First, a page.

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How to curb smoking & vaping during COVID-19 pandemic

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Mon, Apr 6th 2020 03:20 pm

COVID-19 is stressful, but New York State Smokers' Quitline reminds former and current smokers and vapers to transition to healthier routines

By the New York State Smokers' Quitline

Uncertain times during the COVID-19 pandemic will create prolonged stress and anxiety throughout New York state and beyond. For those who smoke tobacco products or vape using electronic nicotine delivery systems (ENDS), the New York State Smokers' Quitline (Quitline) has a clear message in today's ever-changing world: Remember that online resources are available to help curb your use or quit altogether.

While talking with a health care professional is the best first step one can take for treating nicotine dependence, many factors may prevent face-to-face consultations for the foreseeable future. As an alternative, nysmokefree.com provides self-support resources for how to curb nicotine use and ultimately stay quit. Helpful sections of the website include pages on managing stress, identifying triggers and dealing with slips or relapse.

Curbing or stopping nicotine-use is critical in during the COVID-19 pandemic. Ongoing research suggests smokers and vapers are at greater risk of developing a serious infection from the coronavirus. Smoking and vaping compromises the body's respiratory system, which is a primary attack target for COVID-19.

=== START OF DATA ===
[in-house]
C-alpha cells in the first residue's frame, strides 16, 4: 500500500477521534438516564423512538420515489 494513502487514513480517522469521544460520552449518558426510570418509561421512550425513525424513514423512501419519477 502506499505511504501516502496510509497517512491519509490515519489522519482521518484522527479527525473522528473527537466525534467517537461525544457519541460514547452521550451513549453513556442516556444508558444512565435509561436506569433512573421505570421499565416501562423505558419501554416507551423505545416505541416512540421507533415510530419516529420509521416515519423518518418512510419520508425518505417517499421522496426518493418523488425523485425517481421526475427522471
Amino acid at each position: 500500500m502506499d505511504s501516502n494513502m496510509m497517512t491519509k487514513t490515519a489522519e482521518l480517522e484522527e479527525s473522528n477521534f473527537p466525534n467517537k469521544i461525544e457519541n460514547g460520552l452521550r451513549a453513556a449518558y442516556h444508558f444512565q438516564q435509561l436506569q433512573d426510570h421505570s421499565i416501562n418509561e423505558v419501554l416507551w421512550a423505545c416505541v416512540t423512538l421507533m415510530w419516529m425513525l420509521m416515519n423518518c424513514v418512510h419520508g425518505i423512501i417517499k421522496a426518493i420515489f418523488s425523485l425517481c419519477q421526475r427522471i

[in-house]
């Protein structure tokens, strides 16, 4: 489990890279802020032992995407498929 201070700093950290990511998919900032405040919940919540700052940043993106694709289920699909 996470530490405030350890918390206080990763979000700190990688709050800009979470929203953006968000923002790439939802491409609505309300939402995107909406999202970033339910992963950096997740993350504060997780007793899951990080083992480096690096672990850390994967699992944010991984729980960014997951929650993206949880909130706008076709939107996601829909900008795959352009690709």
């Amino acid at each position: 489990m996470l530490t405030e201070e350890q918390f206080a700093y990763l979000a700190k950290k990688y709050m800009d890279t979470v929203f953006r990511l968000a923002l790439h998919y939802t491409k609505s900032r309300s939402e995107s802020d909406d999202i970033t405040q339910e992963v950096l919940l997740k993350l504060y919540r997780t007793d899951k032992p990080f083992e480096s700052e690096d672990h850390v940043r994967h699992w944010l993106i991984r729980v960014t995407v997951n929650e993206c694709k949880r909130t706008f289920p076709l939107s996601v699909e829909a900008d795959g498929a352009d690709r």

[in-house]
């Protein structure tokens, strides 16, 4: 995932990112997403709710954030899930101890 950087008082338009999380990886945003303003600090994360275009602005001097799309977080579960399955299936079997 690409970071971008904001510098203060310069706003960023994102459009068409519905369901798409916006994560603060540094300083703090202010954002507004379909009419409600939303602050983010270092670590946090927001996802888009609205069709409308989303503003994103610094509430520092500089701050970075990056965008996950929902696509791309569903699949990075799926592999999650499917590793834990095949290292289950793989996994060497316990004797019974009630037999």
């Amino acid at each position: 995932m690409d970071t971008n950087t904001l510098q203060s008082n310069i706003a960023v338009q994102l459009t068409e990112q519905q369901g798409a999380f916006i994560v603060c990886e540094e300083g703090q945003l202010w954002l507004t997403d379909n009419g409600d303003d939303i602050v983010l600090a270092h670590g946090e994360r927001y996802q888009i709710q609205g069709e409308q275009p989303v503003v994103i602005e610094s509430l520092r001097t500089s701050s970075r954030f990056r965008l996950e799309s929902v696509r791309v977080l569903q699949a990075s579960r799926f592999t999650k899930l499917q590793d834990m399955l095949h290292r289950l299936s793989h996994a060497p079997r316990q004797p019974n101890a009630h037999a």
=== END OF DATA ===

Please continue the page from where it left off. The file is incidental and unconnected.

As New York state residents adjust to disruptions in their daily routines, the advent of social distancing could be a silver lining for those seeking to reduce the use of tobacco products or ENDS. Increased time with non-smoking family members at home and decreased time at trigger-environments may help a smoker focus on learning how to quit or stay quit.

Conversely, some may experience stress due to feelings of confinement. When nicotine urges strike, the Quitline suggests engaging in alternative activities such as going for a walk, chewing on a cinnamon stick or doing a crossword puzzle. Many former smokers who received help through the Quitline mention the "Five D's" system to be particularly helpful: delay, distract yourself, drink water, deep breaths and discuss feelings.

Coping with ongoing stress due to disruptions from COVID-19 can be challenging. Becoming or staying tobacco-free can help ease this burden, especially by adapting to healthier routines. In addition to the resources at nysmokefree.com, quit coaches also continue to be available daily via phone by calling 1-866-NY-QUITS (1-866-697-8487).

The New York State Smokers' Quitline is a service of the New York State Department of Health and based at Roswell Park Comprehensive Cancer Center. It is one of the first and busiest state quitlines in the nation, and has responded to nearly 3 million calls since it began operating in 2000. The Quitline encourages nicotine users to talk with their health care professionals and access available Medicaid or health insurance benefits for stop-smoking medications. All New York residents can call 1-866-NY-QUITS (1-866-697-8487) for coaching and resources, free of charge, seven days a week beginning at 9 a.m. Visit www.nysmokefree.com for more information.

Roswell Park Comprehensive Cancer Center is a community united by the drive to eliminate cancer's grip on humanity by unlocking its secrets through personalized approaches and unleashing the healing power of hope. Founded by Dr. Roswell Park in 1898, it is the only National Cancer Institute-designated comprehensive cancer center in upstate New York. Learn more at www.roswellpark.org, or 1-800-ROSWELL (1-800-767-9355), or [email protected].

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